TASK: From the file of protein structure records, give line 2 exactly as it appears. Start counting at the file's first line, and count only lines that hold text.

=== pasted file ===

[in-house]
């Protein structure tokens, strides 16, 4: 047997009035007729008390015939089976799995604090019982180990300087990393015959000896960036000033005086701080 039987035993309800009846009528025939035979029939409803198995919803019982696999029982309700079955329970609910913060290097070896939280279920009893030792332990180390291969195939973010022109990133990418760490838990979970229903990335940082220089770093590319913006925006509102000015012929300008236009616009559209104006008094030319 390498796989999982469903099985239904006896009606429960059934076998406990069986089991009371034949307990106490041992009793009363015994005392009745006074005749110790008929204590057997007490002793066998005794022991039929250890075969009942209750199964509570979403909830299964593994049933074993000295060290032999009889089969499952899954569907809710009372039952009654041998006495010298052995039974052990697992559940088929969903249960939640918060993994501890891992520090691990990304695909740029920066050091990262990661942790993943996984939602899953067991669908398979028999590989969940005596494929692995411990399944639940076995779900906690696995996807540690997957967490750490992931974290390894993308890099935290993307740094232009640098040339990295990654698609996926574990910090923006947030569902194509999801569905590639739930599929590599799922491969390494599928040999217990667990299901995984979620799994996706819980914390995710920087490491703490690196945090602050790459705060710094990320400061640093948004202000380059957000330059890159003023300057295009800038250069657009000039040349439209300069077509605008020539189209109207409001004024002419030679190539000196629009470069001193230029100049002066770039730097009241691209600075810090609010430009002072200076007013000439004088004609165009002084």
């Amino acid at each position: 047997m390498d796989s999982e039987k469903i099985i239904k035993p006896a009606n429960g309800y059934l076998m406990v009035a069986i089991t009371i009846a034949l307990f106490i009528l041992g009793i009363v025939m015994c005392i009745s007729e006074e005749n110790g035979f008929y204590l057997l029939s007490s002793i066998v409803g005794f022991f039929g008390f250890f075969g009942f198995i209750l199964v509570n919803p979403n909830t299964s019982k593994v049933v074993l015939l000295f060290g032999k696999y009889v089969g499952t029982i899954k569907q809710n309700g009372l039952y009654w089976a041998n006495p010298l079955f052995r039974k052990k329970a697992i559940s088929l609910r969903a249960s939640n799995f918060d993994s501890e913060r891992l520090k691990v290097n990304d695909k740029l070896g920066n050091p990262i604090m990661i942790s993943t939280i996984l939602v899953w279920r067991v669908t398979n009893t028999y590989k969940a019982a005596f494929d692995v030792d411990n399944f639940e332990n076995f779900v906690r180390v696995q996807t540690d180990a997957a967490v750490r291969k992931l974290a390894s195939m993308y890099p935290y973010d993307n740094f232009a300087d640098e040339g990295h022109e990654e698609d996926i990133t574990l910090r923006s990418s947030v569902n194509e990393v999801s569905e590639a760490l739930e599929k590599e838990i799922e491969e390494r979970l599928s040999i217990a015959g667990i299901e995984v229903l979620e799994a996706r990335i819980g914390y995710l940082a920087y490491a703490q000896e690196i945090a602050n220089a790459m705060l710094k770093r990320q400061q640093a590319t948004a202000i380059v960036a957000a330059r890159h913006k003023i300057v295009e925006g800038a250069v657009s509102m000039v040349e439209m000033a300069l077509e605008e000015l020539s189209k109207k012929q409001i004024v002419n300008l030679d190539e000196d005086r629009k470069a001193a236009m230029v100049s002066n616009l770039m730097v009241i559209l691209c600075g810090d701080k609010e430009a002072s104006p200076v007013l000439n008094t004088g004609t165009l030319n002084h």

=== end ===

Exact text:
């Protein structure tokens, strides 16, 4: 047997009035007729008390015939089976799995604090019982180990300087990393015959000896960036000033005086701080 039987035993309800009846009528025939035979029939409803198995919803019982696999029982309700079955329970609910913060290097070896939280279920009893030792332990180390291969195939973010022109990133990418760490838990979970229903990335940082220089770093590319913006925006509102000015012929300008236009616009559209104006008094030319 390498796989999982469903099985239904006896009606429960059934076998406990069986089991009371034949307990106490041992009793009363015994005392009745006074005749110790008929204590057997007490002793066998005794022991039929250890075969009942209750199964509570979403909830299964593994049933074993000295060290032999009889089969499952899954569907809710009372039952009654041998006495010298052995039974052990697992559940088929969903249960939640918060993994501890891992520090691990990304695909740029920066050091990262990661942790993943996984939602899953067991669908398979028999590989969940005596494929692995411990399944639940076995779900906690696995996807540690997957967490750490992931974290390894993308890099935290993307740094232009640098040339990295990654698609996926574990910090923006947030569902194509999801569905590639739930599929590599799922491969390494599928040999217990667990299901995984979620799994996706819980914390995710920087490491703490690196945090602050790459705060710094990320400061640093948004202000380059957000330059890159003023300057295009800038250069657009000039040349439209300069077509605008020539189209109207409001004024002419030679190539000196629009470069001193230029100049002066770039730097009241691209600075810090609010430009002072200076007013000439004088004609165009002084």